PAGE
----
Over the past decade, the public sector in the UK has made great effort in adopting business excellence thinking. To what extent have such practices taken root and what has been…

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Abstract

Over the past decade, the public sector in the UK has made great effort in adopting business excellence thinking. To what extent have such practices taken root and what has been their impact? Presents some of the key results from a recent empirical study of 119 public sector organisations in North‐East England. They show considerable strengths in some of the related HR practices, leadership issues, service delivery and quality matters. Equally, many of them face major challenges in adopting appropriate performance measurement systems, in eliminating waste and reducing costs, and in being innovative in service design.

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The TQM Magazine, vol. 14 no. 1
Type: Research Article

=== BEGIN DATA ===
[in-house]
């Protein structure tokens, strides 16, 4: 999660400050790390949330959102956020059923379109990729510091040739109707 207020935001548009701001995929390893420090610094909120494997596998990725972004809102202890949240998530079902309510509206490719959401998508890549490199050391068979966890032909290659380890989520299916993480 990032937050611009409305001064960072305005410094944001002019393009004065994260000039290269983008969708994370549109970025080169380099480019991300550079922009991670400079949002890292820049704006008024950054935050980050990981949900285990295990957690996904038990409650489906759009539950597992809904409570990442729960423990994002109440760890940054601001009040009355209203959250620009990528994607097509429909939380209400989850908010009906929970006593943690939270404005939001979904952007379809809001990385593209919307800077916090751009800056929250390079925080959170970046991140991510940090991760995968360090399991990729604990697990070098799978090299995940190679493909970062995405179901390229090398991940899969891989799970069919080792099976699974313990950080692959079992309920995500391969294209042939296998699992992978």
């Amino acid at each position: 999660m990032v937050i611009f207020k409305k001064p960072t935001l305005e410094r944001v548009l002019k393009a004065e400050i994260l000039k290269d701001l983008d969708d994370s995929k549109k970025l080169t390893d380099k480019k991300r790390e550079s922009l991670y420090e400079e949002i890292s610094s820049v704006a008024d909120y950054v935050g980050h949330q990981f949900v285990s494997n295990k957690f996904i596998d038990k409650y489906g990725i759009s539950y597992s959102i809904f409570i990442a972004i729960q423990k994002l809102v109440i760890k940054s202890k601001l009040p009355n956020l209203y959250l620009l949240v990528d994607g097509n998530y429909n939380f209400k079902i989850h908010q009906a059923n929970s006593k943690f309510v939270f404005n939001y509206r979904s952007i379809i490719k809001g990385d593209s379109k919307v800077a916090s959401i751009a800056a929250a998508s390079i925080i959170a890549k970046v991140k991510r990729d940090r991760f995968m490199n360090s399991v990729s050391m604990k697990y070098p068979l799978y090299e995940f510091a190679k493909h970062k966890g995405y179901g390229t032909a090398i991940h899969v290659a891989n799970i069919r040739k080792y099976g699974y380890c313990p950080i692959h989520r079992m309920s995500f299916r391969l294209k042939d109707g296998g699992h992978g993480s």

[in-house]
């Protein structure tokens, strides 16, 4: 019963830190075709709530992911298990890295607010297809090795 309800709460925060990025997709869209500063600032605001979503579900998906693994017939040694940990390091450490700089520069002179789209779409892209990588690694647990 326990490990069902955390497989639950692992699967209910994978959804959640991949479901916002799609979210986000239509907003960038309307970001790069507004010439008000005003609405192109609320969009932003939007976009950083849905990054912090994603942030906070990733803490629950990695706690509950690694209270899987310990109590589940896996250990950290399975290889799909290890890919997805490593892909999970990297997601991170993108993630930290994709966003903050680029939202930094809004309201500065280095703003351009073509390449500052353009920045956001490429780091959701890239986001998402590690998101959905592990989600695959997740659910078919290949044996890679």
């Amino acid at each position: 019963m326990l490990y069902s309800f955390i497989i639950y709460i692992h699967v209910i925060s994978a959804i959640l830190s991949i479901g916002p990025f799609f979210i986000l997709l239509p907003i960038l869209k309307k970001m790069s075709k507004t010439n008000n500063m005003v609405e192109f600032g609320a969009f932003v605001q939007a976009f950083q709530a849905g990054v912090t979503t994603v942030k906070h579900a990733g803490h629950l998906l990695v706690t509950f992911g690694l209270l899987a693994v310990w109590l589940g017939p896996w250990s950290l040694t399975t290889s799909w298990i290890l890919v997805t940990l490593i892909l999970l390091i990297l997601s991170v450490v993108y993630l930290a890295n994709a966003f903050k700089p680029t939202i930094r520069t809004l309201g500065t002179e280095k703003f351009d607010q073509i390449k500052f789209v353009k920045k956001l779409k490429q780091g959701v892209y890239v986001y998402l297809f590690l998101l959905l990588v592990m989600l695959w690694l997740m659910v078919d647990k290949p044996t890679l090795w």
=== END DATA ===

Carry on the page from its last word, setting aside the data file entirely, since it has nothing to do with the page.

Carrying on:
ISSN: 0954-478X

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Article
Publication date: 1 April 2000

Vas Prabhu, Alex Appleby, David Yarrow and Ed Mitchell

Companies, irrespective of size or sector, often use ISO 9000 and TQM as a route to world class status. The aim of this paper is to show if this has had any impact on or…

3106

Abstract

Companies, irrespective of size or sector, often use ISO 9000 and TQM as a route to world class status. The aim of this paper is to show if this has had any impact on or contributed to raising their competitiveness. This paper gives brief details of a large‐scale UK benchmarking study on the adoption of best practice which provides the data for this research. Then the distinguishing features of some best practices and performance within both ISO and non‐ISO companies are presented for the manufacturing sector. The significance of any correlations between practice and performance are also put forward for further consideration. Finally, the lessons to be learnt from this empirical evidence are drawn out.

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The TQM Magazine, vol. 12 no. 2
Type: Research Article
ISSN: 0954-478X

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Article
Publication date: 20 June 2019

Morten Jakobsen, Falconer Mitchell, Hanne Nørreklit and Mihaela Trenca

The purpose of this paper is to demonstrate a paradigmatic foundation for educators to prepare students of management accounting for the new demands of the role of trusted…

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Abstract

Purpose